The number of Americans stricken with liver cancer, shown in Chart 6, rose rapidly from 5702 in 1975 to 21,844 in 2007. This represents an amazing 283% increase and proves that the NCI cancer program failed in preventing liver cancer. The total number of Americans afflicted with liver cancer during 1975-2007 was 378,311.
The mortality rate of liver cancer increased significantly, from 2.8 in 1975 to 5.4 in 2007, as shown in Chart 7. From 1975 to 1988, the mortality rate grew by 1.3% annually. Moreover, the situation worsened, and from 1988 to 2007, the mortality rate increased by 3.2% annually. With regard to gender, as in other cancers, the rate of the males surpasses that of the females. In 1975, the mortality rate of the males was 3.8, while that of the females was 2. By 2007, the rate for the males had climbed to 7.9 as compared with 3.2 for the females. The faster increase in the mortality rate of the males than of the females over time resulted in a widening gap between the two genders.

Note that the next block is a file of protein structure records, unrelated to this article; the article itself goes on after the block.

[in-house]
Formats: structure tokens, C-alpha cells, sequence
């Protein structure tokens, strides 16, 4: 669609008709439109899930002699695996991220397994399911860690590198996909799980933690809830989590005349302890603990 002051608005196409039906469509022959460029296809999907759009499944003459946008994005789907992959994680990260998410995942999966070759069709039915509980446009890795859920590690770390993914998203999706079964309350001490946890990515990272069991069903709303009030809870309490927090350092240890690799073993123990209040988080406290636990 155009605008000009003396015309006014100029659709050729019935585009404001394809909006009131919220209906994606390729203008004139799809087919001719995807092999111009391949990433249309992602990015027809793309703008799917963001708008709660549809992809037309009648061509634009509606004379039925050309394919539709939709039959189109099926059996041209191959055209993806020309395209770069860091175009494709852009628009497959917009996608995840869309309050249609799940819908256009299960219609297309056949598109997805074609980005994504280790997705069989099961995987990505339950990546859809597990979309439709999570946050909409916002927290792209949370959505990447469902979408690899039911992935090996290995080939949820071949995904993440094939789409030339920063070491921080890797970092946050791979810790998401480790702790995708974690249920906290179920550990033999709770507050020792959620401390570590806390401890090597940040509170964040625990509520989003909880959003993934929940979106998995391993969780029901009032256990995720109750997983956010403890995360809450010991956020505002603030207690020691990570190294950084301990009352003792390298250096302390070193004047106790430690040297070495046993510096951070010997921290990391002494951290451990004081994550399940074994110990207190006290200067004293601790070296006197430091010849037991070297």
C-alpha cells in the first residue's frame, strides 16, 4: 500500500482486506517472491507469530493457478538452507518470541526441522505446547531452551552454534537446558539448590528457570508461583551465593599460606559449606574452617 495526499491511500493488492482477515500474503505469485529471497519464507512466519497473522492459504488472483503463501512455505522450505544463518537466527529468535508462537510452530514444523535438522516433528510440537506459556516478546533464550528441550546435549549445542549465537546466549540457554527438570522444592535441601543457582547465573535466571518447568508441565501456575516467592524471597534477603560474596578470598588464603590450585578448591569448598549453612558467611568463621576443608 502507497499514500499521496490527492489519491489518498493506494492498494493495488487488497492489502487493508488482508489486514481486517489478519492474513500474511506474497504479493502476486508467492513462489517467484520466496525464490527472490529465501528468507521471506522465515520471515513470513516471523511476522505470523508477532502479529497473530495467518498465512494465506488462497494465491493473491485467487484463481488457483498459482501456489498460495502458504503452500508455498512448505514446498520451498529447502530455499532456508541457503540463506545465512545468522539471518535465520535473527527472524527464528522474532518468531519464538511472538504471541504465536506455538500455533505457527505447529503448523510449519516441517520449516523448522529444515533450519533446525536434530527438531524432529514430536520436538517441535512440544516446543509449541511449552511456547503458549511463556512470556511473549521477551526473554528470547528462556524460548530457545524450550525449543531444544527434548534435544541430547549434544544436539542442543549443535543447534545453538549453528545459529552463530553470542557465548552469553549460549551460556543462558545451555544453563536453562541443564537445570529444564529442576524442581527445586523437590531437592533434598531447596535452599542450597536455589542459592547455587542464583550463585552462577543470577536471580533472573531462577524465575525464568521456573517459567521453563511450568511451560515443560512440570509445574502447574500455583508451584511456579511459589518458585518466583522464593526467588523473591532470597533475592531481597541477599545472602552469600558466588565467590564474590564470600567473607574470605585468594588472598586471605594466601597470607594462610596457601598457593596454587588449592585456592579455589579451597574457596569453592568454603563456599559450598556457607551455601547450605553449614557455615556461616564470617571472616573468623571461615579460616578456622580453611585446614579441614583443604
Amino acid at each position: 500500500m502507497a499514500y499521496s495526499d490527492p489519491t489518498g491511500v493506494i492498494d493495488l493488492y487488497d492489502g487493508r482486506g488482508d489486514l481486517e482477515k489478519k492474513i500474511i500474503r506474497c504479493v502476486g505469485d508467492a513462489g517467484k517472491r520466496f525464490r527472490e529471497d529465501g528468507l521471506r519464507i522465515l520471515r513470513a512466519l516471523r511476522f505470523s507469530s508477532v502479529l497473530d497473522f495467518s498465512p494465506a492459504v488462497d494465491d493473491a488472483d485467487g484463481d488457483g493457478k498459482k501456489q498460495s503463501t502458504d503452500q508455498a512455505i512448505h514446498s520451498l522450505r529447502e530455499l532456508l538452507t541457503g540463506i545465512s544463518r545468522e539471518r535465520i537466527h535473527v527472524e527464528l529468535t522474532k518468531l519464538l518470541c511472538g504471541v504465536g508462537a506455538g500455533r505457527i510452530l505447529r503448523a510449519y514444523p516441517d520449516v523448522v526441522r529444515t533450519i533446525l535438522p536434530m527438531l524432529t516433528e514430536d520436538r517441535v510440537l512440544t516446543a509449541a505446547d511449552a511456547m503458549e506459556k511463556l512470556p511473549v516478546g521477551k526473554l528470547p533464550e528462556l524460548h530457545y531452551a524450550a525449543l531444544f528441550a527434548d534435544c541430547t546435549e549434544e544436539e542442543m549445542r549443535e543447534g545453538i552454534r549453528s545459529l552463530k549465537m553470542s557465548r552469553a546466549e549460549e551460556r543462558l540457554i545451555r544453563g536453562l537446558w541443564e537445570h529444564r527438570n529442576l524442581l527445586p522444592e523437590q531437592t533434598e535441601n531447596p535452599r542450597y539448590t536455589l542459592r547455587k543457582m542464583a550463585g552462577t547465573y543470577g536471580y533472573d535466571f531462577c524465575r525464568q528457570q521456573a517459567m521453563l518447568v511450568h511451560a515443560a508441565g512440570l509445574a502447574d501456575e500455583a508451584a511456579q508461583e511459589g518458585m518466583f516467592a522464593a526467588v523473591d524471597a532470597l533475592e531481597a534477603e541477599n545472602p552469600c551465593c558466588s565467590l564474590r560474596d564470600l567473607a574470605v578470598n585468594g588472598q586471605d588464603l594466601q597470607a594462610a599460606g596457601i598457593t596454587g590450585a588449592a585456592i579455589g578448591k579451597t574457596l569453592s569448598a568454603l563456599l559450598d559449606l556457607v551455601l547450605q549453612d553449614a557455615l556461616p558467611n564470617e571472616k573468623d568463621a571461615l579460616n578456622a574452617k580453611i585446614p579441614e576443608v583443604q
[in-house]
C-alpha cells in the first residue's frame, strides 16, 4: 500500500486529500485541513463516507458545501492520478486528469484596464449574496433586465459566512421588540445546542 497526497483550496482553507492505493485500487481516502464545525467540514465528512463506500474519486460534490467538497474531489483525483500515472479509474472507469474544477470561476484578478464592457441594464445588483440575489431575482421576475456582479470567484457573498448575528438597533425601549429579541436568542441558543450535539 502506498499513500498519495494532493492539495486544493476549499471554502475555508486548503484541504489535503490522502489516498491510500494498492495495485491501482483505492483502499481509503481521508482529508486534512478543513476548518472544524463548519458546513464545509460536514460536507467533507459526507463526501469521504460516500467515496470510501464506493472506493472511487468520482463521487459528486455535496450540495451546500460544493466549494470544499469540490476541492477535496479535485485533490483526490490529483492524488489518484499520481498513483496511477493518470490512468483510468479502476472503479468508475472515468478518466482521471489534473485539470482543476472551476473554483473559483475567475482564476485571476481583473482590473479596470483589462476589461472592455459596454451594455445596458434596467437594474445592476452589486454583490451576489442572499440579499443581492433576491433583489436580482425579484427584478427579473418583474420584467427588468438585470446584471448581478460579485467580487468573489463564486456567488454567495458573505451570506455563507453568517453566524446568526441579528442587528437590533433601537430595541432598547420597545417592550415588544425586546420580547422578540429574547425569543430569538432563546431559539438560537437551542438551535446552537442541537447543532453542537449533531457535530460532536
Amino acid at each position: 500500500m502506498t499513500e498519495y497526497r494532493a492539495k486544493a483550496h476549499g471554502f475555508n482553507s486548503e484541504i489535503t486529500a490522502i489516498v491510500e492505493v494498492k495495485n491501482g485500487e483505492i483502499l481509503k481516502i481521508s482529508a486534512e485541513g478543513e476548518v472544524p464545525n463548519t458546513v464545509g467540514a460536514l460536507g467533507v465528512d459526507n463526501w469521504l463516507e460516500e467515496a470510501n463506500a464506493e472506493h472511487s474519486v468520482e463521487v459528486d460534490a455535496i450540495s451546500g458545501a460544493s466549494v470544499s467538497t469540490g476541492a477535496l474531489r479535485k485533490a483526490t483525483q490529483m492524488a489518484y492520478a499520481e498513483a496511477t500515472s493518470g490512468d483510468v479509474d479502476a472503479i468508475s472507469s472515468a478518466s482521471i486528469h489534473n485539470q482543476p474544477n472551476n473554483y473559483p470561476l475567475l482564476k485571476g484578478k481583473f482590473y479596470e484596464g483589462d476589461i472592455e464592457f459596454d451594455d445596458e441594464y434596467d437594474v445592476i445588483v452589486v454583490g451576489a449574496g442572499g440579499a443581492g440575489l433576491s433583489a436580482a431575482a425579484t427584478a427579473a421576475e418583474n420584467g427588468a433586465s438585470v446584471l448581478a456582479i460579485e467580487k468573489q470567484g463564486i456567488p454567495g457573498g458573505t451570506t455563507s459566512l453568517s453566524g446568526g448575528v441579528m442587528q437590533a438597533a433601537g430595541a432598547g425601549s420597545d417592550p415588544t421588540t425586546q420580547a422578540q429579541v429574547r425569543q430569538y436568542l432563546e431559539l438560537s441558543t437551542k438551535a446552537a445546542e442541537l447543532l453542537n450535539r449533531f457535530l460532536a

The rising mortality rate of liver cancer resulted in escalating numbers of Americans who lost their lives to that cancer. That number, shown in Chart 8, increased from 6,069 in 1975 to 16,202 in 2007. This represents a 167% increase. The total number of deaths from liver cancer during this period reached 332,421. This indicates that on average, 88% of Americans afflicted with liver cancer die from the disease; that is indeed a horrendous statistic, showing the abysmal failure of the NCI program in treating this cancer.
Cancer of the Lung and Bronchus (Invasive)
The overall incidence rate of lung cancer rose from 52 in 1975 to 61 in 2007, as seen in Chart 9. This indicates an increase of 17% over the analysis period. With regard to gender, the incidence rate of men was much higher than the rate of women. In 1975, the incidence rate of males was a remarkable 90, while the rate of females was 25; and by 2007, the rate of males had declined to 72 while that of females had risen to 53. Consequently,the gap between the two genders narrowed over time.
In 1975, the number of Americans diagnosed with lung cancer was 112,867, as observed in Chart 10. That high number increased rapidly over the years that followed, reaching 183,895 by 2007. As a result of these increases,the number of Americans diagnosed with lung cancer during the period of analysis totaleda shocking 5.4 million.